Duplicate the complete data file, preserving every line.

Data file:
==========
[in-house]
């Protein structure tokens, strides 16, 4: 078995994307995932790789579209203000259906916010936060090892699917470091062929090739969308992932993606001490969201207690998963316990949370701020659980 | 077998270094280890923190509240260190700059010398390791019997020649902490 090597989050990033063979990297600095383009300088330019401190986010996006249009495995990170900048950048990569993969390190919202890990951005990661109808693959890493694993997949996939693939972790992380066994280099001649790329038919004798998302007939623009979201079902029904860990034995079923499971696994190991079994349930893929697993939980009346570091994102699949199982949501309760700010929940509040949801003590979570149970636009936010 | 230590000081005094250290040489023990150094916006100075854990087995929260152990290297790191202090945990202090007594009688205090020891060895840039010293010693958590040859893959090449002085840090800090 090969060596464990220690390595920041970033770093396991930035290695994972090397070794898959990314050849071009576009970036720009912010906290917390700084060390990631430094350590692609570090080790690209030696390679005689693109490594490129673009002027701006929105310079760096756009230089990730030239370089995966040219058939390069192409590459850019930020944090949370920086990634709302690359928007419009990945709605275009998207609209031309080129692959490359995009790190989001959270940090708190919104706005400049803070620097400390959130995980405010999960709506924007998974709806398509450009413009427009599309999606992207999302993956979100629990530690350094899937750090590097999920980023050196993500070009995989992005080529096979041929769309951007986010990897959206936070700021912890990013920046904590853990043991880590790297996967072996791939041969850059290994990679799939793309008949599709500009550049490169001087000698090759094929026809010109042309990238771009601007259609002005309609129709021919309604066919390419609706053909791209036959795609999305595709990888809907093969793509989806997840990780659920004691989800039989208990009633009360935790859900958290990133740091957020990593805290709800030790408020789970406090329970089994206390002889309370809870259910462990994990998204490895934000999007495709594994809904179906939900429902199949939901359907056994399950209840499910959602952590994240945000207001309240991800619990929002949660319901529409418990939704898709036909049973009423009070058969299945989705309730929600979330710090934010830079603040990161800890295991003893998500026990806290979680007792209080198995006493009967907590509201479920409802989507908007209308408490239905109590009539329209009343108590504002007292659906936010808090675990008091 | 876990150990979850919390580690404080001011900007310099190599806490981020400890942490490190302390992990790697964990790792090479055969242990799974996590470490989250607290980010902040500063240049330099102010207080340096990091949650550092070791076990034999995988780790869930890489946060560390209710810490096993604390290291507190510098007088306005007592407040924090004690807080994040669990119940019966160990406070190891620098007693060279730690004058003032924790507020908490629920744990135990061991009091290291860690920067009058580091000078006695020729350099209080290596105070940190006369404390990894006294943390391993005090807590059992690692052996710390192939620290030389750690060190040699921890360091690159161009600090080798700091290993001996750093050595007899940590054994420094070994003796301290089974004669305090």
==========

[in-house]
């Protein structure tokens, strides 16, 4: 078995994307995932790789579209203000259906916010936060090892699917470091062929090739969308992932993606001490969201207690998963316990949370701020659980 | 077998270094280890923190509240260190700059010398390791019997020649902490 090597989050990033063979990297600095383009300088330019401190986010996006249009495995990170900048950048990569993969390190919202890990951005990661109808693959890493694993997949996939693939972790992380066994280099001649790329038919004798998302007939623009979201079902029904860990034995079923499971696994190991079994349930893929697993939980009346570091994102699949199982949501309760700010929940509040949801003590979570149970636009936010 | 230590000081005094250290040489023990150094916006100075854990087995929260152990290297790191202090945990202090007594009688205090020891060895840039010293010693958590040859893959090449002085840090800090 090969060596464990220690390595920041970033770093396991930035290695994972090397070794898959990314050849071009576009970036720009912010906290917390700084060390990631430094350590692609570090080790690209030696390679005689693109490594490129673009002027701006929105310079760096756009230089990730030239370089995966040219058939390069192409590459850019930020944090949370920086990634709302690359928007419009990945709605275009998207609209031309080129692959490359995009790190989001959270940090708190919104706005400049803070620097400390959130995980405010999960709506924007998974709806398509450009413009427009599309999606992207999302993956979100629990530690350094899937750090590097999920980023050196993500070009995989992005080529096979041929769309951007986010990897959206936070700021912890990013920046904590853990043991880590790297996967072996791939041969850059290994990679799939793309008949599709500009550049490169001087000698090759094929026809010109042309990238771009601007259609002005309609129709021919309604066919390419609706053909791209036959795609999305595709990888809907093969793509989806997840990780659920004691989800039989208990009633009360935790859900958290990133740091957020990593805290709800030790408020789970406090329970089994206390002889309370809870259910462990994990998204490895934000999007495709594994809904179906939900429902199949939901359907056994399950209840499910959602952590994240945000207001309240991800619990929002949660319901529409418990939704898709036909049973009423009070058969299945989705309730929600979330710090934010830079603040990161800890295991003893998500026990806290979680007792209080198995006493009967907590509201479920409802989507908007209308408490239905109590009539329209009343108590504002007292659906936010808090675990008091 | 876990150990979850919390580690404080001011900007310099190599806490981020400890942490490190302390992990790697964990790792090479055969242990799974996590470490989250607290980010902040500063240049330099102010207080340096990091949650550092070791076990034999995988780790869930890489946060560390209710810490096993604390290291507190510098007088306005007592407040924090004690807080994040669990119940019966160990406070190891620098007693060279730690004058003032924790507020908490629920744990135990061991009091290291860690920067009058580091000078006695020729350099209080290596105070940190006369404390990894006294943390391993005090807590059992690692052996710390192939620290030389750690060190040699921890360091690159161009600090080798700091290993001996750093050595007899940590054994420094070994003796301290089974004669305090």